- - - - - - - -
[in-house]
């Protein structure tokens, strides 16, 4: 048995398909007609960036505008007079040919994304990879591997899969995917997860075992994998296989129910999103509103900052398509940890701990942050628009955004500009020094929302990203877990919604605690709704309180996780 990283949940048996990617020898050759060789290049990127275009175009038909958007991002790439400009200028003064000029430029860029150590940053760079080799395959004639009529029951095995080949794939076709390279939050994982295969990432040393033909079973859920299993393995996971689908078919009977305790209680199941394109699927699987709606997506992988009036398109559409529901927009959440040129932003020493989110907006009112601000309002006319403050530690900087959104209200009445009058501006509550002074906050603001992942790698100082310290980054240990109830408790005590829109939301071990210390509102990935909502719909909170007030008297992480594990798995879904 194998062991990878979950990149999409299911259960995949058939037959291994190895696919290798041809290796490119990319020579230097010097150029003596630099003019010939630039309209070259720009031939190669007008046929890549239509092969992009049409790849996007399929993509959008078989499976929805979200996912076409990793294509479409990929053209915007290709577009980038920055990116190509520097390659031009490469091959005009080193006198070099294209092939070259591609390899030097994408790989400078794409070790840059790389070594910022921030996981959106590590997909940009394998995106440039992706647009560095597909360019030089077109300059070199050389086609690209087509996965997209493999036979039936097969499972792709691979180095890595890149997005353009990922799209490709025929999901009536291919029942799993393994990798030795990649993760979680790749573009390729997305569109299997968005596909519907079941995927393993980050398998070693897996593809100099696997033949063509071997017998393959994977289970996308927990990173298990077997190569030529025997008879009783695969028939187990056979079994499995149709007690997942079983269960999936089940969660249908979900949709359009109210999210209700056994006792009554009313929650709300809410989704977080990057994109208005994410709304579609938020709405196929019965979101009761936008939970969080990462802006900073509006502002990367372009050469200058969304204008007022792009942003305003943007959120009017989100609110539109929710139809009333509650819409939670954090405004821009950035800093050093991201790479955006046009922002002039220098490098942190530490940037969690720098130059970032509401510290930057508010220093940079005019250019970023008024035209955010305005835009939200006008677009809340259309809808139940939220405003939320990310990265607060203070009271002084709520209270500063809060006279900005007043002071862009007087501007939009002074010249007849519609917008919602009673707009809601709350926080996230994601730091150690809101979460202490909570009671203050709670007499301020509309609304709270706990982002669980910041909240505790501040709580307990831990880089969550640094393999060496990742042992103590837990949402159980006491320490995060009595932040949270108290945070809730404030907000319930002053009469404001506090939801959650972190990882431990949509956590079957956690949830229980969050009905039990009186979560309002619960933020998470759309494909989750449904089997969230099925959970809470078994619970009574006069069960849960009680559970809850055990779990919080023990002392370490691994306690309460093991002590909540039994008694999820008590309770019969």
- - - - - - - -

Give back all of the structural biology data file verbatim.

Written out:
[in-house]
């Protein structure tokens, strides 16, 4: 048995398909007609960036505008007079040919994304990879591997899969995917997860075992994998296989129910999103509103900052398509940890701990942050628009955004500009020094929302990203877990919604605690709704309180996780 990283949940048996990617020898050759060789290049990127275009175009038909958007991002790439400009200028003064000029430029860029150590940053760079080799395959004639009529029951095995080949794939076709390279939050994982295969990432040393033909079973859920299993393995996971689908078919009977305790209680199941394109699927699987709606997506992988009036398109559409529901927009959440040129932003020493989110907006009112601000309002006319403050530690900087959104209200009445009058501006509550002074906050603001992942790698100082310290980054240990109830408790005590829109939301071990210390509102990935909502719909909170007030008297992480594990798995879904 194998062991990878979950990149999409299911259960995949058939037959291994190895696919290798041809290796490119990319020579230097010097150029003596630099003019010939630039309209070259720009031939190669007008046929890549239509092969992009049409790849996007399929993509959008078989499976929805979200996912076409990793294509479409990929053209915007290709577009980038920055990116190509520097390659031009490469091959005009080193006198070099294209092939070259591609390899030097994408790989400078794409070790840059790389070594910022921030996981959106590590997909940009394998995106440039992706647009560095597909360019030089077109300059070199050389086609690209087509996965997209493999036979039936097969499972792709691979180095890595890149997005353009990922799209490709025929999901009536291919029942799993393994990798030795990649993760979680790749573009390729997305569109299997968005596909519907079941995927393993980050398998070693897996593809100099696997033949063509071997017998393959994977289970996308927990990173298990077997190569030529025997008879009783695969028939187990056979079994499995149709007690997942079983269960999936089940969660249908979900949709359009109210999210209700056994006792009554009313929650709300809410989704977080990057994109208005994410709304579609938020709405196929019965979101009761936008939970969080990462802006900073509006502002990367372009050469200058969304204008007022792009942003305003943007959120009017989100609110539109929710139809009333509650819409939670954090405004821009950035800093050093991201790479955006046009922002002039220098490098942190530490940037969690720098130059970032509401510290930057508010220093940079005019250019970023008024035209955010305005835009939200006008677009809340259309809808139940939220405003939320990310990265607060203070009271002084709520209270500063809060006279900005007043002071862009007087501007939009002074010249007849519609917008919602009673707009809601709350926080996230994601730091150690809101979460202490909570009671203050709670007499301020509309609304709270706990982002669980910041909240505790501040709580307990831990880089969550640094393999060496990742042992103590837990949402159980006491320490995060009595932040949270108290945070809730404030907000319930002053009469404001506090939801959650972190990882431990949509956590079957956690949830229980969050009905039990009186979560309002619960933020998470759309494909989750449904089997969230099925959970809470078994619970009574006069069960849960009680559970809850055990779990919080023990002392370490691994306690309460093991002590909540039994008694999820008590309770019969």